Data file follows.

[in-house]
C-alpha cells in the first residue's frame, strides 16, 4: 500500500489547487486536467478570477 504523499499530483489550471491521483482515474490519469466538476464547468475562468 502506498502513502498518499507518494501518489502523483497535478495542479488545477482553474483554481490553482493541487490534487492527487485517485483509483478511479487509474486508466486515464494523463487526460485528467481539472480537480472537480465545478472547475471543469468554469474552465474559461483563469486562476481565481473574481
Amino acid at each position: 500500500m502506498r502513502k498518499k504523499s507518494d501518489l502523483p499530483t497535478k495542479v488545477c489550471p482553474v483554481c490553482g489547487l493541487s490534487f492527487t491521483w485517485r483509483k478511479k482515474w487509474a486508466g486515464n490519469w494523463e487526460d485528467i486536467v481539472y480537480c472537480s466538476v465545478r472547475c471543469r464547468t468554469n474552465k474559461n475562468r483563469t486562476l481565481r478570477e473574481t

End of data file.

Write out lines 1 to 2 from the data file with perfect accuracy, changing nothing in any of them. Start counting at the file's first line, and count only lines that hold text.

[in-house]
C-alpha cells in the first residue's frame, strides 16, 4: 500500500489547487486536467478570477 504523499499530483489550471491521483482515474490519469466538476464547468475562468 502506498502513502498518499507518494501518489502523483497535478495542479488545477482553474483554481490553482493541487490534487492527487485517485483509483478511479487509474486508466486515464494523463487526460485528467481539472480537480472537480465545478472547475471543469468554469474552465474559461483563469486562476481565481473574481